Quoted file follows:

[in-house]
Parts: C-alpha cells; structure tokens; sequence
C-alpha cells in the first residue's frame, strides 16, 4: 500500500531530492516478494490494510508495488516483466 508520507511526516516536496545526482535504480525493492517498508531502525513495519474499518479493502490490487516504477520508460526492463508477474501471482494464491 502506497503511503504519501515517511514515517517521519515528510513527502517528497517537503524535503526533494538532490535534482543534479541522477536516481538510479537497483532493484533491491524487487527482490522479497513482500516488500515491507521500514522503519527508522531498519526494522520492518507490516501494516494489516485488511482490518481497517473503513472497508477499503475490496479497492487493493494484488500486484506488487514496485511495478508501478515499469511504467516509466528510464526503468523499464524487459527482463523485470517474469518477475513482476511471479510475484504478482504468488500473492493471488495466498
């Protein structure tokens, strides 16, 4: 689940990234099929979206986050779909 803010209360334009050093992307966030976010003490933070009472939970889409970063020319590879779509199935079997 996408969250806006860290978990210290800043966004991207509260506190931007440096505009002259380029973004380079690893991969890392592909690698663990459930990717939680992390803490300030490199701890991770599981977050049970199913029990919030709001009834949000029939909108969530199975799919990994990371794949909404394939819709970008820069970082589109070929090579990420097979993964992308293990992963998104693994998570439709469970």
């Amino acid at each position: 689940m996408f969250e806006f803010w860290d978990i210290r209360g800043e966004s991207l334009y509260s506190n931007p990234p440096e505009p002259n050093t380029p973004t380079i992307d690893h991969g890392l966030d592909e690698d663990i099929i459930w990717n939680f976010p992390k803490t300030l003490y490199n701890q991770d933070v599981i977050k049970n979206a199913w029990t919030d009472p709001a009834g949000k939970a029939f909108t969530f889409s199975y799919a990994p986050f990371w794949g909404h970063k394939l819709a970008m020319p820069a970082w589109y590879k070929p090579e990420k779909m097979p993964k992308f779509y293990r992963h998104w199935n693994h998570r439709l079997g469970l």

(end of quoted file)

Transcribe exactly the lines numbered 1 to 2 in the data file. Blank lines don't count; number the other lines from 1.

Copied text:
[in-house]
Parts: C-alpha cells; structure tokens; sequence